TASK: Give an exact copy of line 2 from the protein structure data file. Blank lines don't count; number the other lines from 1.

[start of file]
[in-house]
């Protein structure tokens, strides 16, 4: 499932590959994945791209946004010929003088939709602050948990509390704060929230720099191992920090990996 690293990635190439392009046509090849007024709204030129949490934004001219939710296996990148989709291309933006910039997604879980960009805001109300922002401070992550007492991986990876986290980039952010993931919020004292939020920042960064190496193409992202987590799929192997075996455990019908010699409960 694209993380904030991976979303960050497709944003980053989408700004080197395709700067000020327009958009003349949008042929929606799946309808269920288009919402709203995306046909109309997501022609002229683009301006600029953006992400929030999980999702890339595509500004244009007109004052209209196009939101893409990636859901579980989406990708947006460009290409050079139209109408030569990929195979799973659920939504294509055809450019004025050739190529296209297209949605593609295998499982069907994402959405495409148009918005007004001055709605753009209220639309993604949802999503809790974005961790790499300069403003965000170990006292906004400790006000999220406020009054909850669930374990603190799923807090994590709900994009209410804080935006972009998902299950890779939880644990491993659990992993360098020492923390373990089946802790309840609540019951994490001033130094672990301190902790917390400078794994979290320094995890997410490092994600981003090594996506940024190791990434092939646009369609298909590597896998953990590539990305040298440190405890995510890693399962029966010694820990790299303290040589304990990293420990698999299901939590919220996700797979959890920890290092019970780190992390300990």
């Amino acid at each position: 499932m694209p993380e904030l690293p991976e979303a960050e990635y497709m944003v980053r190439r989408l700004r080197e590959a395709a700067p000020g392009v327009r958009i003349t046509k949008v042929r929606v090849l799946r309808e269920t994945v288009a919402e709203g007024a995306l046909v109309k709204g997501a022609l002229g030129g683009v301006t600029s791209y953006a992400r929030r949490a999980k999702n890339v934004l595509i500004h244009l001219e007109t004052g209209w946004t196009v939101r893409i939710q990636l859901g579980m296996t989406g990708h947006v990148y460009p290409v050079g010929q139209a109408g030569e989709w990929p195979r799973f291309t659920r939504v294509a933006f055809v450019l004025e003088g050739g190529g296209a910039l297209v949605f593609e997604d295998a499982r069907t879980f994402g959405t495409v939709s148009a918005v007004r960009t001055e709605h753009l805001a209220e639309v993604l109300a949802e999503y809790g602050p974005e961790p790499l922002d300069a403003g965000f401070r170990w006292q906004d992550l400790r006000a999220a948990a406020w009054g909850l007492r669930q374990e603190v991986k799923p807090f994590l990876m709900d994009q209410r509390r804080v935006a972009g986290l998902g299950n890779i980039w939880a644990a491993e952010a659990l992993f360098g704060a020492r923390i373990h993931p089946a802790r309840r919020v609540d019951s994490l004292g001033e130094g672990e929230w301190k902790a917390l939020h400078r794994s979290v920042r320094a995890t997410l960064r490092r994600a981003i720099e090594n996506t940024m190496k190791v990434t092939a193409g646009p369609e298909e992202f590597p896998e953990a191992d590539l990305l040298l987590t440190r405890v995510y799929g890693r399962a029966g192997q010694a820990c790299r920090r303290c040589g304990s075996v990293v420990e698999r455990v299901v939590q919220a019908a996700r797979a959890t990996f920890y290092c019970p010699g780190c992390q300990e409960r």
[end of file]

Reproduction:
């Protein structure tokens, strides 16, 4: 499932590959994945791209946004010929003088939709602050948990509390704060929230720099191992920090990996 690293990635190439392009046509090849007024709204030129949490934004001219939710296996990148989709291309933006910039997604879980960009805001109300922002401070992550007492991986990876986290980039952010993931919020004292939020920042960064190496193409992202987590799929192997075996455990019908010699409960 694209993380904030991976979303960050497709944003980053989408700004080197395709700067000020327009958009003349949008042929929606799946309808269920288009919402709203995306046909109309997501022609002229683009301006600029953006992400929030999980999702890339595509500004244009007109004052209209196009939101893409990636859901579980989406990708947006460009290409050079139209109408030569990929195979799973659920939504294509055809450019004025050739190529296209297209949605593609295998499982069907994402959405495409148009918005007004001055709605753009209220639309993604949802999503809790974005961790790499300069403003965000170990006292906004400790006000999220406020009054909850669930374990603190799923807090994590709900994009209410804080935006972009998902299950890779939880644990491993659990992993360098020492923390373990089946802790309840609540019951994490001033130094672990301190902790917390400078794994979290320094995890997410490092994600981003090594996506940024190791990434092939646009369609298909590597896998953990590539990305040298440190405890995510890693399962029966010694820990790299303290040589304990990293420990698999299901939590919220996700797979959890920890290092019970780190992390300990």